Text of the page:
So for September we have chosen the Chicago Police Department, particularly, the officers who were responsible for arresting George Roberts.
CBS Chicago reports on a lawsuit filed by Roberts against the Chicago Police Department. According to Roberts, he was falsely arrested and roughed up by police following a traffic stop. Here’s the thing: Roberts investigates police misconduct for the Independent Police Review Authority. And it was when the police discovered that fact that the abuse of power began. Mysteriously, several police cameras on the scene were turned off:
It is against policy in both Chicago and Illinois for a police officer to turn off his dashboard camera, CBS Chicago reports.
Vehicles belonging to two other officers on the scene were equipped with audio recording devices, though no audio of the encounter was saved, according to the lawsuit.
Roberts said in the lawsuit, which was filed on Sept. 15, that the camera was shut off after officers realized he worked for the Independent Police Review Authority — or IPRA — the agency responsible for investigating police misconduct.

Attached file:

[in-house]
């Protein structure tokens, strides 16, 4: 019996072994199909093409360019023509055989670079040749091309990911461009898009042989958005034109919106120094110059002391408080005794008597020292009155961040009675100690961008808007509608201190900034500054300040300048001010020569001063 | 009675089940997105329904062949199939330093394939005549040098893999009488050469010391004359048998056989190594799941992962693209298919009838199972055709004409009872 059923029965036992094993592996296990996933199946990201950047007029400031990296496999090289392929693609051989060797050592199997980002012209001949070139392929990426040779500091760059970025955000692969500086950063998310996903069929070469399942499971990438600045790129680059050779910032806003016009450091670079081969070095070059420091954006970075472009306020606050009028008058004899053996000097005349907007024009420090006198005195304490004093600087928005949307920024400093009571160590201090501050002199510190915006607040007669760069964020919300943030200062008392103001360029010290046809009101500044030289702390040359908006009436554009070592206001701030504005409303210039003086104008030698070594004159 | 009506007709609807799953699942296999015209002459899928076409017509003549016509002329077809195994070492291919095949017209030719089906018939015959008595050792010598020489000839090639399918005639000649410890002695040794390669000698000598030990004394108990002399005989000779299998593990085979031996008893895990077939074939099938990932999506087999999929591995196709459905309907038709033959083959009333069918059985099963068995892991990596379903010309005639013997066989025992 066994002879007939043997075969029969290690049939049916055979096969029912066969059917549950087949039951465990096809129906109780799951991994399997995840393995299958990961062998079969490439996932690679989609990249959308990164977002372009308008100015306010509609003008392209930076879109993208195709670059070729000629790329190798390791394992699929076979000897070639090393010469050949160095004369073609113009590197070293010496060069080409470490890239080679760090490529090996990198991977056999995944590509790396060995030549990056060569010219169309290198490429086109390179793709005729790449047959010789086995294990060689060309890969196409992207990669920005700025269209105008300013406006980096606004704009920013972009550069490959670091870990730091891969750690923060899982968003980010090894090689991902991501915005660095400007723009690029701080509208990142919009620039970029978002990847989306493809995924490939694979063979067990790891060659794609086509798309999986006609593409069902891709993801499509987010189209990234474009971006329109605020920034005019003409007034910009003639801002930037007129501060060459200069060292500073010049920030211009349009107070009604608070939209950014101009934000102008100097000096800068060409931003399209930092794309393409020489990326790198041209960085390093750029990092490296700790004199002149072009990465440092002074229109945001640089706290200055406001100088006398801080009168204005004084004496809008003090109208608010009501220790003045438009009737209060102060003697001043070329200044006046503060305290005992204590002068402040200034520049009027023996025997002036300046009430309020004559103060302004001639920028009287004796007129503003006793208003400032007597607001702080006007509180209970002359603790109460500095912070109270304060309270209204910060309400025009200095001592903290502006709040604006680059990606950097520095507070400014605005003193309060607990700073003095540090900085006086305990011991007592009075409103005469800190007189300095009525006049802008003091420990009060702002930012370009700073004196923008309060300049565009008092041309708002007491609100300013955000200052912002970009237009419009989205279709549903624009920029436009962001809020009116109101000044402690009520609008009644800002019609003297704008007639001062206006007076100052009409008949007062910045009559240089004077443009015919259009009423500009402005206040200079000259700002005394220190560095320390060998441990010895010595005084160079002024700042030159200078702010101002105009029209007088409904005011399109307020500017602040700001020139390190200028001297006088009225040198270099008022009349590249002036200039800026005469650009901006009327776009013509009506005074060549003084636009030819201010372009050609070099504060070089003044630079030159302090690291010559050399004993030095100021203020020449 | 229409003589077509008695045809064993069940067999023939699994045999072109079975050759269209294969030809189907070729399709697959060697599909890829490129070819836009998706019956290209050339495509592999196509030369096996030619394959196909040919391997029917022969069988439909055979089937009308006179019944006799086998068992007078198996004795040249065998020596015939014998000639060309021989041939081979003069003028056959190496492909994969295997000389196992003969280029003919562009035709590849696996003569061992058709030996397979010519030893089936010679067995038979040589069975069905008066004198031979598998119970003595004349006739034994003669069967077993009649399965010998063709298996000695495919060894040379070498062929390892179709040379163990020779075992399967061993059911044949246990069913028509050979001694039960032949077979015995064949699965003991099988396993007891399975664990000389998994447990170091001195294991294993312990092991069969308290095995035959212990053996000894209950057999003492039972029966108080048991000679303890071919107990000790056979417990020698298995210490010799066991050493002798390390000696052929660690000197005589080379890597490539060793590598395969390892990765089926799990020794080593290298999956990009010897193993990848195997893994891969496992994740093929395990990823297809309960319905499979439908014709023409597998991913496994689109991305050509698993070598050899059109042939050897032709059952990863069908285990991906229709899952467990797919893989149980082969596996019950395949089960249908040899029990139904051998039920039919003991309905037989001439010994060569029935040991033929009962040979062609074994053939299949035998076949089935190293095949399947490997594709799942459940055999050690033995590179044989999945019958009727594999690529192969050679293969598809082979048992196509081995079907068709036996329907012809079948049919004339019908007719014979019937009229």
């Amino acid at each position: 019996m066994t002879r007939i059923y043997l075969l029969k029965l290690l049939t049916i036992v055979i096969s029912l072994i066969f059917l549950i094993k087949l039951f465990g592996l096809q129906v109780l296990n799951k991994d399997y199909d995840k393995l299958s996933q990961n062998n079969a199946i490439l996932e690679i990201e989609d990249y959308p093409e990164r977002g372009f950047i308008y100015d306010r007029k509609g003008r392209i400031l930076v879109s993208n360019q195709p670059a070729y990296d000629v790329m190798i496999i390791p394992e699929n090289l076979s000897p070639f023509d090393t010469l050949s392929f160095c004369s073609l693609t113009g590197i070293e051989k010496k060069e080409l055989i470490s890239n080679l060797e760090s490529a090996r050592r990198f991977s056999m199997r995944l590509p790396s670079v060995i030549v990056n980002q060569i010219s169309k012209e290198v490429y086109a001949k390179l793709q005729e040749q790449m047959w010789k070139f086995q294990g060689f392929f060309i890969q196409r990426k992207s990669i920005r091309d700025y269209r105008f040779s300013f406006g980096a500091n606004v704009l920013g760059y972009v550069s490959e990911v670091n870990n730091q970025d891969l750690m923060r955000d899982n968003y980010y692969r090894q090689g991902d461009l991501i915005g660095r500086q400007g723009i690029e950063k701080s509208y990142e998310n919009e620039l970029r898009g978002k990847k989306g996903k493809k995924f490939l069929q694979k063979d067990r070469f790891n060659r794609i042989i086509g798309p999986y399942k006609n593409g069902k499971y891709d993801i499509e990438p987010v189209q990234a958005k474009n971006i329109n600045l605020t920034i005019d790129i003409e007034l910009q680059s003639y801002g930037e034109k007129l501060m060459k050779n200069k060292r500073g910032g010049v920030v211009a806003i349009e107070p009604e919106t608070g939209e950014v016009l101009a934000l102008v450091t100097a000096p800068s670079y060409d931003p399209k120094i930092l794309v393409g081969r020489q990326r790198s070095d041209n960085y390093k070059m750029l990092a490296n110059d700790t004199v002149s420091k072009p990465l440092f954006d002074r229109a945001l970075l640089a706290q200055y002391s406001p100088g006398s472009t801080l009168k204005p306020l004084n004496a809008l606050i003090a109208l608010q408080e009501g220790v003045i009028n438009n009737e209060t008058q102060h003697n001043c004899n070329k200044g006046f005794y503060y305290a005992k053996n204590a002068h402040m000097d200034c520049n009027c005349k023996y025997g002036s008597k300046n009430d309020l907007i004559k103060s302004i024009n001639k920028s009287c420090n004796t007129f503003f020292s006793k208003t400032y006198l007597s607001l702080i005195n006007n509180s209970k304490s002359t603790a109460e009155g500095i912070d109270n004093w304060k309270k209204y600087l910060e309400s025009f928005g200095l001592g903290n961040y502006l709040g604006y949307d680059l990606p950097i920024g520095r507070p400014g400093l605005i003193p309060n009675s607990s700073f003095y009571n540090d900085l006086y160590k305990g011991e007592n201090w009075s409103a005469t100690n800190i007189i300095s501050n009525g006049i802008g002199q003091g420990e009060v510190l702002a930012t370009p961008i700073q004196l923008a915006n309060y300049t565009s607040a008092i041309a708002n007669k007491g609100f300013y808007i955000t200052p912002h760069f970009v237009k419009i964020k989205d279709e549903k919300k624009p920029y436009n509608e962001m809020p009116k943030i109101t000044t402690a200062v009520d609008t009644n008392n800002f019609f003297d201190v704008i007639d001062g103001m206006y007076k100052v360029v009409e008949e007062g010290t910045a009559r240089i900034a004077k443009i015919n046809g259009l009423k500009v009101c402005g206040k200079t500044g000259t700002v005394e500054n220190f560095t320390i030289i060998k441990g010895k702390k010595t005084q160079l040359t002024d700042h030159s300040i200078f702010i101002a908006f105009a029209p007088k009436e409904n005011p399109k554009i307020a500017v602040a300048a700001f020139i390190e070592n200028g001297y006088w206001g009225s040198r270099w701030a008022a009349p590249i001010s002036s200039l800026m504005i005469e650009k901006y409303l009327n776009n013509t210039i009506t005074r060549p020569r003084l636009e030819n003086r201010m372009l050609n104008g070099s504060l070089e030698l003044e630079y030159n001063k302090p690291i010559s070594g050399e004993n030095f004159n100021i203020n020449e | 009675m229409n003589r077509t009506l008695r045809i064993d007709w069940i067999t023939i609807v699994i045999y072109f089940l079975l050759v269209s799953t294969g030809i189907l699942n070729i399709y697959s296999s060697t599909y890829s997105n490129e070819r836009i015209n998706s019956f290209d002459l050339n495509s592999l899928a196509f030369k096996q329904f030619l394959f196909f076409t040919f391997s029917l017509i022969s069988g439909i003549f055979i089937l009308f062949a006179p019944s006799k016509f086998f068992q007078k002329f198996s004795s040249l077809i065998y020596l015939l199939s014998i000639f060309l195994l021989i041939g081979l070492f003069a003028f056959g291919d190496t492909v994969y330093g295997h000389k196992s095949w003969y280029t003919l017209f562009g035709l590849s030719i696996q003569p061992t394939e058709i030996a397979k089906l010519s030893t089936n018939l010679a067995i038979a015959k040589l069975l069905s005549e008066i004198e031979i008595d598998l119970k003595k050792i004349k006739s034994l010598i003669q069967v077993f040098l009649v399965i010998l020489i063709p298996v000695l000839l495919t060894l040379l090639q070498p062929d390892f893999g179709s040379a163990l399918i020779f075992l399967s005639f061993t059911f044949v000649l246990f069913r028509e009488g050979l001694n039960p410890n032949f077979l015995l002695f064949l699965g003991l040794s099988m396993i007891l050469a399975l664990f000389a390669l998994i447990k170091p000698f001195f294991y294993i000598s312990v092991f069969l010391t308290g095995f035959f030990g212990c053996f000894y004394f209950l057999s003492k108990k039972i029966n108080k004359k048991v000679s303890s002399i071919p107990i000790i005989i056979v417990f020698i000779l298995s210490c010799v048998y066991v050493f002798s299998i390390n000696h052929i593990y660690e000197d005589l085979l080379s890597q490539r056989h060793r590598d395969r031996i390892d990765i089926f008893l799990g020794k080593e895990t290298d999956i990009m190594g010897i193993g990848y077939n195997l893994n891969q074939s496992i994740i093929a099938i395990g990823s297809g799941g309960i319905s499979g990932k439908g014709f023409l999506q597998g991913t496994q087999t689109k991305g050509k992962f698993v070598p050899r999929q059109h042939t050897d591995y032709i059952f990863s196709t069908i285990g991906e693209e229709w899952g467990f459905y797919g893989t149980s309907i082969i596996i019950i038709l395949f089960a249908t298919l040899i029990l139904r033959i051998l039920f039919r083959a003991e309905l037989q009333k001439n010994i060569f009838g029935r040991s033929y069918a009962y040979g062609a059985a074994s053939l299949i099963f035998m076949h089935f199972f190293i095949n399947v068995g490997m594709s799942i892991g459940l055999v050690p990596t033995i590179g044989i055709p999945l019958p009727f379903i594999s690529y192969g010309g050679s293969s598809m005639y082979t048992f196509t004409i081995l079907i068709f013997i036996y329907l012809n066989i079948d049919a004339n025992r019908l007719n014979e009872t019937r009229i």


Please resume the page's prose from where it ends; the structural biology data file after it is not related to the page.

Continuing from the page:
Roberts said he was initially stopped for a minor traffic violation, but was then pushed in the back by one of the officers and forced to the ground. He said in the lawsuit that an officer shouted, “Don’t make me [expletive] shoot you.”
But “when the (officers) turned off the dash camera, things got worse,” his attorneys write in the lawsuit.
Roberts, who was handcuffed and placed in the back of a police vehicle, complained that the handcuffs were too tight, according to the lawsuit. The 6-foot-3, 315 pound man says that, instead, it would have have been appropriate for officers to use multiple handcuffs strung together for someone of his size.
He says in the lawsuit that one of the officers responded to his complaints: “What are you going to tell me next, you can’t breathe?” — an apparent reference to Eric Garner, a New York City man who died in 2014 as a result of a police choke hold.
Roberts also says he was told “that’s your fault,” when he pointed out that his weight made the single set of handcuffs painful.
Read the whole thing. Roberts was suspended from his job while charges were pending. Following his acquittal, he returned to work.